The most alluring accessory of the moment? A pair of prescription eyeglasses

In September 2021, Meta, in collaboration with Ray-Ban, introduced its inaugural pair of “smart glasses.” These futuristic frames, akin to an Apple Watch for your face, promised to redefine modern living by granting individuals the ability to listen to music and capture photos while on the move. It was an innovation like no other, a leap into uncharted territory. Yet, it also emerged as one of the most geeky developments in the realm of eyewear since the 13th-century Franciscan friar Roger Bacon invented the magnifying glass to enhance his reading experience.

Much like the magnifying glass, which, let’s be honest, hasn’t seen much use since the 1250s, these Facebook glasses struggled to carve a niche in mainstream fashion. Part of the reason was Mark Zuckerberg’s promotional video in which he began with the words “Hey everyone!” But it was also due to the glasses themselves, which resembled something tailor-made for adults who indulged in fan fiction about the Spy Kids franchise. In other words, the fashion world doesn’t quite embrace real-life nerds as readily as it does those who adopt the “nerds ;)” aesthetic – individuals who sport Bayonetta-style spectacles and vintage cardigans despite being popular and physically attractive.


When figures like Julia Fox, Gabriette, and Bella Hadid adorn sensible Specsavers glasses (often with the sticker conspicuously left on the lens), it becomes an ironic statement that somehow enhances their allure. Much like when Gisele Bündchen sported those unassuming rectangular frames back in 2006, it’s the deliberate act of dressing like a nerd while looking like a supermodel that creates a campy, costumed effect. It’s a case of “having it both ways,” although the irony is that this exchange predominantly flows in one direction: nerds can’t easily masquerade as the cool kids, for scaling the social hierarchy from the bottom to the top is far more challenging than the reverse.

Elliot Hoste, a culture writer and self-proclaimed “fashion person,” shares his thoughts on his own eyewear, saying, “I’m not sure if they suit me, but I appreciate their inherent nerdiness and how it can be balanced with other elements in an outfit. When I pair them with cornrows and plenty of jewelry, the contrast between the ‘nerdiness’ and ‘trendiness’ intrigues me. I embrace the concept of an ‘understated statement.’ It’s about redefining the ugly and transforming it into something cool. Besides, all the other styles seem to be taken: clear-framed glasses are for middle-aged creatives, and round ones are for ‘soft bois’ who read Proust on the Tube for attention.”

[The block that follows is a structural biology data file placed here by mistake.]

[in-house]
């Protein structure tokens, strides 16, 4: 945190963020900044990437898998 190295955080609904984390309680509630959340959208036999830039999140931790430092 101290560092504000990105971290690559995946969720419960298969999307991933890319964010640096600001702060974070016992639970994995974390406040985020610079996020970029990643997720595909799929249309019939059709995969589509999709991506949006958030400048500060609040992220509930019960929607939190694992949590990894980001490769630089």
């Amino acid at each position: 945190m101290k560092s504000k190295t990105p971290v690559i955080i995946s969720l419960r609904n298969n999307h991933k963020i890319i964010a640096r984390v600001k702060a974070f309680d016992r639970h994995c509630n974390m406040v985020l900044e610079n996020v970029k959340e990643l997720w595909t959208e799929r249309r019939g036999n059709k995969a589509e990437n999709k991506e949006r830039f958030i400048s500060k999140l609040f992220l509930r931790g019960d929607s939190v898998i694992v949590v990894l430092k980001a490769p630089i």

With their rimless, rectangular design, Hoste’s glasses might be more Pythagoras than Proust (possibly due to the contrast between sharp angles and curves), but they tap into the same vintage intellectual vibe that surfaced at Miu Miu’s autumn/winter 2023 fashion show in Milan. On the runway, models strutted in librarian skirts, offbeat tights, framed by oval glasses, and with strands of hair artfully tousled into post-coital frizz. It exuded a distinct “sexy secretary” meets “hot nerd” aesthetic, even if those models would likely balk at the stringent lifestyle stereotypes often associated with being a genuine nerd.

In Milan, Liana Satenstein, the mastermind behind NEVERWORNS, had an epiphany: glasses could transcend mere utility and become a subtle peek into someone’s personality. In her newsletter, she expressed, “Instead, they are a saucy little hint into someone’s personality.” This revelation prompted her to acquire trapezoid-shaped glasses with pale blue accents. She envisioned herself in a rimless iteration reminiscent of 1998, portraying a bookish yet alluring individual who effortlessly rotated cashmere black turtlenecks and styled her hair with a claw clip, allowing a few unruly tendrils to frame her face.

While Hoste acquired his first pair in 2019 and humorously suggests he might have kick-started the trend, these “nerd specs” are rapidly becoming a staple in the fashion world. Influencers who wear glasses are sharing “teacher slay” videos on TikTok, stylists like Jamie-maree Shipton are incorporating them into seductive editorials, and Issey Miyake introduced alluring titanium hexagonal frames. Consequently, searches for “rimless glasses” and “Bayonetta glasses” have surged by 44% and 65%, respectively, on Depop in just the past month.

This trend is a welcome development because, as Satenstein aptly observes, there’s a certain romance in adjusting lightweight glasses on the nose and meticulously ticking off items on a clipboard. Perhaps your hair is casually swept up, and you’re donning an unbuttoned collar shirt? It’s undeniably sexier than the chunky graphic design glasses that have historically adorned the faces of the visually impaired. These glasses aren’t just a “deck” or a “supplied asset”; they’re like annotated lines of prose, an “A+, see me” scrawled in the margins of a workbook. Slipping them on gives you the illusion of a hidden inner life, much of which you choose to keep to yourself because you’ve become a tad more secretive about your affairs. This is the very thing that Meta Ray-Bans, with all their selfie-enhancing Facebook stories technology, could never quite achieve.